"Pharmacognosy" derives from two Greek words, "pharmakon" or drug, and "gnosis" or knowledge. Like many contemporary fields of science, pharma-cognosy has undergone significant change in recent years and today represents a highly interdisciplinary science which is one of five major areas of pharmaceutical education. Its scope includes the study of the physical, chemical, biochemical and biological properties of drugs, drug substances, or potential drugs or drug substances of natural origin as well as the search for new drugs from natural sources. Research problems in pharmacognosy include studies in the areas of phytochemistry, microbial chemistry, biosynthesis, biotransformation, chemotaxonomy, and other biological and chemical sciences.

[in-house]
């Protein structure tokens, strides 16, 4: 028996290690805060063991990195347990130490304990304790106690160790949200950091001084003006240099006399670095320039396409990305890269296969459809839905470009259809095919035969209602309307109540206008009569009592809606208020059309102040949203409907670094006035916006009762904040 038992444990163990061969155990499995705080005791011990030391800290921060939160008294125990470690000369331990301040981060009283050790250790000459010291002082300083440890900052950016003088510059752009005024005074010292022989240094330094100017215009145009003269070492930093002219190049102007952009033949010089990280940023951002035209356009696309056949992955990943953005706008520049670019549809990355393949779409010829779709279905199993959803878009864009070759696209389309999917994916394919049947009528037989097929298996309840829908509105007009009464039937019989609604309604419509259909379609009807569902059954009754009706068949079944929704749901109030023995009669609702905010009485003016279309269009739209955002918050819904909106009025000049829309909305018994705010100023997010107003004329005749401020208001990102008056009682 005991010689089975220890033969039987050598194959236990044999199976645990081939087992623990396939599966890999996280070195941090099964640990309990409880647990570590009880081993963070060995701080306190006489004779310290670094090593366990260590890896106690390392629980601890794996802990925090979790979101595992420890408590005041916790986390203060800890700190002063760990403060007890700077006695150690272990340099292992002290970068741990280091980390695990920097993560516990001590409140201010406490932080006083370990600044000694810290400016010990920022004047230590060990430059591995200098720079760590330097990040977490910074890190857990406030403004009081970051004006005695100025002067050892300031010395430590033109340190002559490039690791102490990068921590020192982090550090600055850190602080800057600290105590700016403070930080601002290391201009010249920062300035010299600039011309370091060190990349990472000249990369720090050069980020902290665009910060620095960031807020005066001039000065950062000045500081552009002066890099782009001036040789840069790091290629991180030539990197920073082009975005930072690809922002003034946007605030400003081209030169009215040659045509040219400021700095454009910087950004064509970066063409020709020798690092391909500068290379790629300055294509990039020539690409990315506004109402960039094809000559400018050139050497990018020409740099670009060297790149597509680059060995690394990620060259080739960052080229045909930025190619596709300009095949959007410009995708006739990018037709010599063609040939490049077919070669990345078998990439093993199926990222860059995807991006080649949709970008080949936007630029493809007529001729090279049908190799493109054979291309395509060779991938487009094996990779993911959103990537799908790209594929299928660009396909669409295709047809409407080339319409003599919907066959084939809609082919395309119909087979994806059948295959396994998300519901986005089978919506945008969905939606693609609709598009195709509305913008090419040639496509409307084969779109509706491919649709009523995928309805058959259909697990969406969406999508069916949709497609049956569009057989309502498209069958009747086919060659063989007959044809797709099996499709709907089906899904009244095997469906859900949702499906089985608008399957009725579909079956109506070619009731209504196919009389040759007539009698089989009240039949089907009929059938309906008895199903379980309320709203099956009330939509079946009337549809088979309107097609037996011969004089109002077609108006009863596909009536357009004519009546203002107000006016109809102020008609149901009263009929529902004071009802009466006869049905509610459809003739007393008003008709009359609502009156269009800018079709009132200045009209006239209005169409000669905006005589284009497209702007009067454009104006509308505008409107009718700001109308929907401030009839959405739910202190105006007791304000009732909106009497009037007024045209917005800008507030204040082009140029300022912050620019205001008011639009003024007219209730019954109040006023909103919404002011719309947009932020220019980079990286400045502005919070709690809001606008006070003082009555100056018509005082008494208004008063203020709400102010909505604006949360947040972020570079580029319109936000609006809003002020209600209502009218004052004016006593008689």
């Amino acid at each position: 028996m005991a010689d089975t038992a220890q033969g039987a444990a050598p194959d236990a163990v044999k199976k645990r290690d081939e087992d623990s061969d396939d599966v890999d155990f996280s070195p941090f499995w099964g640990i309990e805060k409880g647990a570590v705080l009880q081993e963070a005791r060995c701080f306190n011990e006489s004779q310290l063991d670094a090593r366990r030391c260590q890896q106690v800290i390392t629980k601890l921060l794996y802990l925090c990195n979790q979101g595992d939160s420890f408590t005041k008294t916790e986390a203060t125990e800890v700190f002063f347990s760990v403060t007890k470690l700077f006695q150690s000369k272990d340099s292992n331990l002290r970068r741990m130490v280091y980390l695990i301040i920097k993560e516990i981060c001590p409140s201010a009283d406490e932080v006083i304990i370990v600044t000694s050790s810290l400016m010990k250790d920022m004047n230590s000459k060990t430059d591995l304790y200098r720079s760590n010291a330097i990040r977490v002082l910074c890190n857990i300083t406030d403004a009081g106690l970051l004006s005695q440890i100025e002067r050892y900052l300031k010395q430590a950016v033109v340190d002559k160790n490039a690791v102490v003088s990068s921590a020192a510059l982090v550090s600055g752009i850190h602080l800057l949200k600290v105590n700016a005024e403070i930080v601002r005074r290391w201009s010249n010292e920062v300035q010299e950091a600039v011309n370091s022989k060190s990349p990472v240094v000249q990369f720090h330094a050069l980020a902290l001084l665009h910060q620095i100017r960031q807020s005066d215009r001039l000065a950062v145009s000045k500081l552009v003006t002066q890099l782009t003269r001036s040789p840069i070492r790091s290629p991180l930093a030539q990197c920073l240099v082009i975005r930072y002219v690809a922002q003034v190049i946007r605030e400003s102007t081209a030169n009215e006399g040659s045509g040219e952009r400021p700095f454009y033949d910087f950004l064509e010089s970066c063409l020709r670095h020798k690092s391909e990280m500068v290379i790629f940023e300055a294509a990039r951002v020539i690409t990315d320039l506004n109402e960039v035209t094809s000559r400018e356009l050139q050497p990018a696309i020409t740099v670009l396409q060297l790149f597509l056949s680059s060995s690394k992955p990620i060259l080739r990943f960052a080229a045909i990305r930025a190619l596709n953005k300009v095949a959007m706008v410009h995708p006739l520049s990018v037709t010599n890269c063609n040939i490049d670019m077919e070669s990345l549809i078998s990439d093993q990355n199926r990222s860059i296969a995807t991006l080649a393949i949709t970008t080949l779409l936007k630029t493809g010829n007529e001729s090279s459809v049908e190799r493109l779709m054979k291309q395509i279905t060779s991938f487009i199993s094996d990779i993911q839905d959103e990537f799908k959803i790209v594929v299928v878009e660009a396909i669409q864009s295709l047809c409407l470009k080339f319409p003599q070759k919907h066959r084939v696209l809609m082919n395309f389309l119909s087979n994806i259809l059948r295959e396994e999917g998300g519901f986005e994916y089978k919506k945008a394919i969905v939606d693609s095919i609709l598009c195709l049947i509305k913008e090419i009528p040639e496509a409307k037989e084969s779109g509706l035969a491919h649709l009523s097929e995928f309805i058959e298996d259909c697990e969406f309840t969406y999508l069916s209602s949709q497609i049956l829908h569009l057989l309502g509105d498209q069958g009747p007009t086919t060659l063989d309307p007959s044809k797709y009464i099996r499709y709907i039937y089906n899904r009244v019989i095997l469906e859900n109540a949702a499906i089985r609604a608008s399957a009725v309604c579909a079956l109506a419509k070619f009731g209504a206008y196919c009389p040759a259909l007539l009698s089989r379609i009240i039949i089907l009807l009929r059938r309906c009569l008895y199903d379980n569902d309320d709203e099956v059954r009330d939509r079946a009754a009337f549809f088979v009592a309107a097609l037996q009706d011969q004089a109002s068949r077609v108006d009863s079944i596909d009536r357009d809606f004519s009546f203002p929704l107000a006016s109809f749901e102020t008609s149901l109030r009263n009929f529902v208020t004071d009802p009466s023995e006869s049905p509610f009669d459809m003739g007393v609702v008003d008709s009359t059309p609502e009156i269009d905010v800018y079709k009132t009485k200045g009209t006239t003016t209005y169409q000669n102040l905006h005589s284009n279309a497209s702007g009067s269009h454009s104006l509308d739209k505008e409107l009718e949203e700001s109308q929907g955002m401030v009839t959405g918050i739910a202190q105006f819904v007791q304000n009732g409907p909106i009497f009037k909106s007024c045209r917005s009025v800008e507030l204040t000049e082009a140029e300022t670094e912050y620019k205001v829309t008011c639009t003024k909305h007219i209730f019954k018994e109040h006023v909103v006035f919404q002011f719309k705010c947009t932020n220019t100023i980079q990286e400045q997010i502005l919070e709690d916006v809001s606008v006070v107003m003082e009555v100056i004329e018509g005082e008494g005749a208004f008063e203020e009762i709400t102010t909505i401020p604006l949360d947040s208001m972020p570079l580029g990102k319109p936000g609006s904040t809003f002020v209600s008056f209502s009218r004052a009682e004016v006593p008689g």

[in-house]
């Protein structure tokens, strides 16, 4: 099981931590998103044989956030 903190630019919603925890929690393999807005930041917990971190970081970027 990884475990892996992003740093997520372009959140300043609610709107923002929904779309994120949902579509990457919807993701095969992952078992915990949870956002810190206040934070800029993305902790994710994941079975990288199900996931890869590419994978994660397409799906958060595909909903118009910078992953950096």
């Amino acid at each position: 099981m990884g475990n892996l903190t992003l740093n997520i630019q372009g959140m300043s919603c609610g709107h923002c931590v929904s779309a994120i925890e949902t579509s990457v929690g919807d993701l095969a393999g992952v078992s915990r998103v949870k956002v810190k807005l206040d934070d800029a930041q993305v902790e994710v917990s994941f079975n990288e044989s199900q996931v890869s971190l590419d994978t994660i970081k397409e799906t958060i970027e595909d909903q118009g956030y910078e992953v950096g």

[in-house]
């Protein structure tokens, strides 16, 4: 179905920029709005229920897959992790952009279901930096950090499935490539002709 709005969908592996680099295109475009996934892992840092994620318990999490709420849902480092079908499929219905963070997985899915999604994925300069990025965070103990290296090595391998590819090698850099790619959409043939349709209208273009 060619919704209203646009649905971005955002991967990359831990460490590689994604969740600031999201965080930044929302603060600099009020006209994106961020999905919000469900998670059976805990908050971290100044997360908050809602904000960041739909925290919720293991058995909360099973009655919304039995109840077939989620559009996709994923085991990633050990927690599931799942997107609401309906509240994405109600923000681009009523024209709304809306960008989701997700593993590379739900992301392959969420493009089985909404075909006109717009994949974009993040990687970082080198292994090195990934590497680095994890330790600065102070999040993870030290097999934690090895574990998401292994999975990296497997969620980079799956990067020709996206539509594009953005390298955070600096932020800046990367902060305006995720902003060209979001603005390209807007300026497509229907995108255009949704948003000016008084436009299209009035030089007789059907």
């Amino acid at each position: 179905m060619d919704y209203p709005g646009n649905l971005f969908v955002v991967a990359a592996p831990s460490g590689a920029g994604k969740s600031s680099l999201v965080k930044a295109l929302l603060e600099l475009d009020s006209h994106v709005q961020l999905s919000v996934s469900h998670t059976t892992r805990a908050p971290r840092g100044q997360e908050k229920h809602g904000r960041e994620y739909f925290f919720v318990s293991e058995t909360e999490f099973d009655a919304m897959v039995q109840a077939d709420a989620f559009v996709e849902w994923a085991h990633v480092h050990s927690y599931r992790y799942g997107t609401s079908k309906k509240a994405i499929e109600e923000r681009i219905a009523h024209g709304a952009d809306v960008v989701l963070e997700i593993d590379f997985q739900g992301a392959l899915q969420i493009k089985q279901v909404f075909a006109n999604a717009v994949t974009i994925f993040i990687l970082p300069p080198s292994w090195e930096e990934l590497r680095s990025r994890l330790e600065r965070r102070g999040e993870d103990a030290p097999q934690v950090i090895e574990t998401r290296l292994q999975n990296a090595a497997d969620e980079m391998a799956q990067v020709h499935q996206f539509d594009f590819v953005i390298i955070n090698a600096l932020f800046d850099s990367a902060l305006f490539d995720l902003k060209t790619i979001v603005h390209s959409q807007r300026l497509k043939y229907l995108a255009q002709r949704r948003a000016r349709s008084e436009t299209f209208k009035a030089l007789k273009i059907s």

28 TREATMENTS OF THE OILS Occasionally it is necessary to decolourize, neutralize or rectify the oils obtained. Steam jet under vacuum Allows for the elimination of smelly or irritating products, and to obtain a final product of desired “profile”. Chromatrographic techniques This permits a good separation of the essential oil from non-volatile lipophilic compounds.

29 iii. OTHER METHODS Steam distillation by microwaves under vacuum. In this procedure, the plant is heated selectively by microwave radiation in a chamber inside which the pressure is reduced sequentially. fresh plants require no added water. ADVANTAGE: This method is fast, consumes little energy and yields a product which is most often of a higher quality than the traditional steam distillation product.